Intego’s researchers have been examining the OSX/Koobface.A Trojan horse for some time, and the company provided some information about this Trojan horse yesterday. Following a number of questions, Intego would like to present some additional information about this Trojan horse.
This malware, unlike what one company claims, is not a “critical” risk, for several reasons. The level of risk for any given malware depends on several criteria, and this risk is fluid. As time changes, the risk level can increase or decrease depending on how common the malware is, whether new variants appear, and other conditions.
First of all, OSX/Koobface.A is not very widespread. While there is evidence that a handful of Mac users have been infected, there is no evidence to suggest that there is any large number of infections. (We’re only looking at infections to Mac users; since the Trojan horse can infect Windows and Linux users as well, it is very possible that there are more infections occurring on those platforms, especially Windows.)
Second, the malware is flawed, and does not work correctly in all situations. Intego’s researchers have not been able to found it to be operable on Macs running Mac OS X 10.6. In addition, the presence of a Java alert, and the appearance of an installer asking for an administrator’s password, show that the installation does not occur surreptitiously.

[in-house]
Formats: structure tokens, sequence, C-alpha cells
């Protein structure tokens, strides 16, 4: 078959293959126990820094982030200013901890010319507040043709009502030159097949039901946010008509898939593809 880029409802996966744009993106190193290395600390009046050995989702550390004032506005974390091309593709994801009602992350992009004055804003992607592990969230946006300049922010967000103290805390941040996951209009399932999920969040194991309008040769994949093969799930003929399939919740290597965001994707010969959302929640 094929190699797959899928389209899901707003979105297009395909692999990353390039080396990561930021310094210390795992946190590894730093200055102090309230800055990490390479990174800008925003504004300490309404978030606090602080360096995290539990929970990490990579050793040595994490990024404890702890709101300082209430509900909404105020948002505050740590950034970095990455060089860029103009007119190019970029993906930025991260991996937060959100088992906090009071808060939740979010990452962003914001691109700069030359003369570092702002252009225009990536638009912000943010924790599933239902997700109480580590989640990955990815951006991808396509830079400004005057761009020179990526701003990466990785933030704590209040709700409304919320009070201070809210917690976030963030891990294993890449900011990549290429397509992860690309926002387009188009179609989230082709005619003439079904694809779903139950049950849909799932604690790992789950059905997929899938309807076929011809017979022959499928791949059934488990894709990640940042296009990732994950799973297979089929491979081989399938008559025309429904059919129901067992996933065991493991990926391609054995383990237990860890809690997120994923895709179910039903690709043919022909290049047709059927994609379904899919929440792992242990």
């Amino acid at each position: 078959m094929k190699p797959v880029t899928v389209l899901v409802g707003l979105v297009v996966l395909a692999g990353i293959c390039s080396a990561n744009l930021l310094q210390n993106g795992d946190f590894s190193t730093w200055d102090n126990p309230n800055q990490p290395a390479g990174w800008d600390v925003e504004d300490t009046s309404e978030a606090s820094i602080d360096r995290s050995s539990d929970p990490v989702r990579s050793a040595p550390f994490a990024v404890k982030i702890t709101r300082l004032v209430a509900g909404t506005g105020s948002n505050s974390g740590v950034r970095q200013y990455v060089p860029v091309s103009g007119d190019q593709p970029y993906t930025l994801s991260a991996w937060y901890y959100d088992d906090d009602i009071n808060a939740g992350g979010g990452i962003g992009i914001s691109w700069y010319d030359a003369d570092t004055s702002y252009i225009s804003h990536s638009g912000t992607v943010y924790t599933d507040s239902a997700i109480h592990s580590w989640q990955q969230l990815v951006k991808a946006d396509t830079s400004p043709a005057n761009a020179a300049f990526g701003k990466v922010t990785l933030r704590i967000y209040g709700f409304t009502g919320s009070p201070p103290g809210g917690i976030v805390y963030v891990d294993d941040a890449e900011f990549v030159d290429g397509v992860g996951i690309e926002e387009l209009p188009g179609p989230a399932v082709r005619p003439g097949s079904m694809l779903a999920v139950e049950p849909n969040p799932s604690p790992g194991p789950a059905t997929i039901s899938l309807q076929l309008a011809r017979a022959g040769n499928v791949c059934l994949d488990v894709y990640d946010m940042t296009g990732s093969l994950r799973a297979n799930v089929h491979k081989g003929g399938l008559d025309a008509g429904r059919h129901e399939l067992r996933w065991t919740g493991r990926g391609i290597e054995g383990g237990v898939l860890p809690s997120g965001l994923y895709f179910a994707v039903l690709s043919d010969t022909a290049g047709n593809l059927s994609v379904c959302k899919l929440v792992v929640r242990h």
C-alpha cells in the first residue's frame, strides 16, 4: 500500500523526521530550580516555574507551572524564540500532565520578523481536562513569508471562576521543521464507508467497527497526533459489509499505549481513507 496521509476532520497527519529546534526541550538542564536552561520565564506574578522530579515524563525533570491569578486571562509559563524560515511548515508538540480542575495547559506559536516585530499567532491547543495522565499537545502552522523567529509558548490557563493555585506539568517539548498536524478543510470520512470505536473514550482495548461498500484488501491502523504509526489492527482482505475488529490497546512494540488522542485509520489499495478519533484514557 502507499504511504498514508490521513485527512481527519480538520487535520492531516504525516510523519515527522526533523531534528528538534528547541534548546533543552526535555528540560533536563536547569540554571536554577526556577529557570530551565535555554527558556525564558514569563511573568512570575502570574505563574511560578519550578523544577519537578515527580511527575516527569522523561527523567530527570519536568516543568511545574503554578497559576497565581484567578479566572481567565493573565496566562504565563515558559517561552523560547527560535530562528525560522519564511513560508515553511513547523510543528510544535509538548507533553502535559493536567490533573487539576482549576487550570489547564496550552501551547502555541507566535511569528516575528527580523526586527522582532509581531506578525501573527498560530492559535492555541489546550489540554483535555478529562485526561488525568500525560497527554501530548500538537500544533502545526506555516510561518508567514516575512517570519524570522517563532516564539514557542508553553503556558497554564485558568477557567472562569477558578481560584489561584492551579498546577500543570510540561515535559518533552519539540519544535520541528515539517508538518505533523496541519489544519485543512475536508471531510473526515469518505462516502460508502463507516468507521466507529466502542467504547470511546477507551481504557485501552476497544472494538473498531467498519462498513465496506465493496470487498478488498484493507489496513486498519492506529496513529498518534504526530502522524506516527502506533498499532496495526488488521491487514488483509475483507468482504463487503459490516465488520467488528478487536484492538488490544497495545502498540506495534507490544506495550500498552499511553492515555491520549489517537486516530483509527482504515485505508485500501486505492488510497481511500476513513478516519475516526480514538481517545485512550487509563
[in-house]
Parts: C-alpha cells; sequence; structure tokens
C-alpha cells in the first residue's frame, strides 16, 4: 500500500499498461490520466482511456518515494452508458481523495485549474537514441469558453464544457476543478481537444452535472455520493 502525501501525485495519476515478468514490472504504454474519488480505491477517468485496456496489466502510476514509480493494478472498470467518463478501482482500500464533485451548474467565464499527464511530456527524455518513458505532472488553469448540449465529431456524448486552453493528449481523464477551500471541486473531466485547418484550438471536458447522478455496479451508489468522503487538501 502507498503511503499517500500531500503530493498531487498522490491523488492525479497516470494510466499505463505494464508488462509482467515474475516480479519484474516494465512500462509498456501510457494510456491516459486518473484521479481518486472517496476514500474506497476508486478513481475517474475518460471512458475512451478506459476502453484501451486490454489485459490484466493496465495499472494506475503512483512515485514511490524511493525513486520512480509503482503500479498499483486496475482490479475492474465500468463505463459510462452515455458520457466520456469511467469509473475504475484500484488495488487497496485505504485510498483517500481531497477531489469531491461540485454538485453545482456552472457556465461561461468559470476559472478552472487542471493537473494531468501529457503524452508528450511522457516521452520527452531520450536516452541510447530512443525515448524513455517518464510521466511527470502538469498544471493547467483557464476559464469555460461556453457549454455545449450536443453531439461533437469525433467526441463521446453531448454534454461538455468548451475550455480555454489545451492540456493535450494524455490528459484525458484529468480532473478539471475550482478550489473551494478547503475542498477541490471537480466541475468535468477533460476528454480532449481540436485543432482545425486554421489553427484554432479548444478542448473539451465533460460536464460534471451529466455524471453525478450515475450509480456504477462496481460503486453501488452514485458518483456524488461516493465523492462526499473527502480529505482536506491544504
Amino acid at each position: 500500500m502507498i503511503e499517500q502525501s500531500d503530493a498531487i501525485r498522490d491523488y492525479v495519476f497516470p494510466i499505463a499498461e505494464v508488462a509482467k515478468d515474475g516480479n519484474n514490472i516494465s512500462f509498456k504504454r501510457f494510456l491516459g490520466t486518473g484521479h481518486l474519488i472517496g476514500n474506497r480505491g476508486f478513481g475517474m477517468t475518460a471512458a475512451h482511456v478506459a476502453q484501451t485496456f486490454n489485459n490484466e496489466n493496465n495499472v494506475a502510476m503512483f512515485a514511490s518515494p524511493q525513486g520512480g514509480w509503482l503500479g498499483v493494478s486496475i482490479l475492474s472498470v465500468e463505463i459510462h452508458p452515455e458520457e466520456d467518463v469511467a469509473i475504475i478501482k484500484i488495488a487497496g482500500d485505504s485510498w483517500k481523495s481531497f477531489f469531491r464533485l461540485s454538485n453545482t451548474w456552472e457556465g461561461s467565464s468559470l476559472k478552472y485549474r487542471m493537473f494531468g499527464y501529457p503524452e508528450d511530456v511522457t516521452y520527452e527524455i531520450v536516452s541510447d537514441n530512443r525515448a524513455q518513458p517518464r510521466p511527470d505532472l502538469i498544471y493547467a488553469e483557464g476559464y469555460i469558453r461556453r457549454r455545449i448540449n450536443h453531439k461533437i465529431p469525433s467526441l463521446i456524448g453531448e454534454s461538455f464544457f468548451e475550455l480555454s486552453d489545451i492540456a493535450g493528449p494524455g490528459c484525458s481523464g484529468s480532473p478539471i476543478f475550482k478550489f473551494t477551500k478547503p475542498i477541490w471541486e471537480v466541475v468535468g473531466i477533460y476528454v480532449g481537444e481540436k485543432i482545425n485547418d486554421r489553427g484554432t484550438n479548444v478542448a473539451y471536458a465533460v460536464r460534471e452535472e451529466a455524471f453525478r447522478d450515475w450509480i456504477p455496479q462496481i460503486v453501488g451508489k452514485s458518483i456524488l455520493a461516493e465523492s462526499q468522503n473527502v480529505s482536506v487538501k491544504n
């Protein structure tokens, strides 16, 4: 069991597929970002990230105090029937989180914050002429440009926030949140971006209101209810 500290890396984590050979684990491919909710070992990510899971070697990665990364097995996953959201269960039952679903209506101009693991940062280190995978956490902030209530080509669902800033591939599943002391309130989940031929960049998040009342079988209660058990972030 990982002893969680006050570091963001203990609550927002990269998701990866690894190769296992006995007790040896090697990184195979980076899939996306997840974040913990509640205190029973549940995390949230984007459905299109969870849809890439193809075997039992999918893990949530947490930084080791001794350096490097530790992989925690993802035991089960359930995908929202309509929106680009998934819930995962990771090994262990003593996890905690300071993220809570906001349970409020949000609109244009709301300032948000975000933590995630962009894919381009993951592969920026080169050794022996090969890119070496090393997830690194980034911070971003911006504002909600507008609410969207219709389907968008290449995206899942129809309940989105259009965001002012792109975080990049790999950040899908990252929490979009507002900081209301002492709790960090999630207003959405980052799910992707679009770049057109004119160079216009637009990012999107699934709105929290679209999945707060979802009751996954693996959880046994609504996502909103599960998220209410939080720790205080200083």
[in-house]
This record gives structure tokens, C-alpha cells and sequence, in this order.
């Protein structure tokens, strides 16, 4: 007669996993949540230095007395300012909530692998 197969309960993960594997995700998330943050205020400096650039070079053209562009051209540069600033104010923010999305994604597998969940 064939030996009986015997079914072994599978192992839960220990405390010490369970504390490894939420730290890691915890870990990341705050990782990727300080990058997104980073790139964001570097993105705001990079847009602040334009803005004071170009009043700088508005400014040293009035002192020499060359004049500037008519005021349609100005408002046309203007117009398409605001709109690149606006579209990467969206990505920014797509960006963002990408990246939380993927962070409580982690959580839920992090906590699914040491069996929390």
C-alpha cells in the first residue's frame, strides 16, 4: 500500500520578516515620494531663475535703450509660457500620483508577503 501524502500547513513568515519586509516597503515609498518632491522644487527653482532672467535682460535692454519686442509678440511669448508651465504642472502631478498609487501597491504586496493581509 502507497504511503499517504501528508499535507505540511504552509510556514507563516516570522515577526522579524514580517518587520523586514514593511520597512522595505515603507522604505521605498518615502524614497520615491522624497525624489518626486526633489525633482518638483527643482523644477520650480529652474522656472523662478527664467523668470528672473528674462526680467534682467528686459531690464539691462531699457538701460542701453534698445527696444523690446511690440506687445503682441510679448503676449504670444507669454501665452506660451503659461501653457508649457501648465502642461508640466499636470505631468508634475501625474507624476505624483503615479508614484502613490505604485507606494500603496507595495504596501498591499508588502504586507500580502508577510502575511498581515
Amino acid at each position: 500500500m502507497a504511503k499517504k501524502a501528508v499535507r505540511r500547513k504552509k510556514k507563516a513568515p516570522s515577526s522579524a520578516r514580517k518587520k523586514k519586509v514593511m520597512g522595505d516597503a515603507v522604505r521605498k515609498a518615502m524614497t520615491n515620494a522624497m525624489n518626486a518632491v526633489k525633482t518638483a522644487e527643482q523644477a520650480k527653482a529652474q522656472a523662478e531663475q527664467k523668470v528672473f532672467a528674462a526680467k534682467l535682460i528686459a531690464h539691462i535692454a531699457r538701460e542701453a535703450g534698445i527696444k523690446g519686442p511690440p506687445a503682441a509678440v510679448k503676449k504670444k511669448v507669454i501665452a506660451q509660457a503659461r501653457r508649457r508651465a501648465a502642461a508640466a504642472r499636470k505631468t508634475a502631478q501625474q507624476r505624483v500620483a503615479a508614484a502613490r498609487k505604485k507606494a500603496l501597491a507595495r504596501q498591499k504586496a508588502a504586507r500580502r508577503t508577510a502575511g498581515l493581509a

Finally, the installer for this malware contacts a number of remote servers to download files. The installer contacts 5 servers at a time until one responds. Intego has isolated dozens of servers that are contacted, yet all but one of them seem to be currently off line. (This does not mean that these servers will not come back on line, or that future variants of this malware will not contact other servers.)
In addition to the servers used to provide elements installed on Macs, one part of the malware contacts IRC servers. As of today, all the IRC servers contacted have been blacklisted and are off line.
Concerning the files that are installed, there is a combination of Java files for the malware’s main operation, together with Mac, Windows and Linux files. Some files are archives containing Java classes or other Windows or Mac files. The following is a list of files downloaded:
One of the Java classes found in the above archives is called FaceBookWorm.class.
Intego has no doubt that there will be variants of this malware in the future, but for now, the threat is minimal. Intego’s Virus Monitoring Center is remaining vigilant in order to detect any new variants that may cause serious threats to Mac users.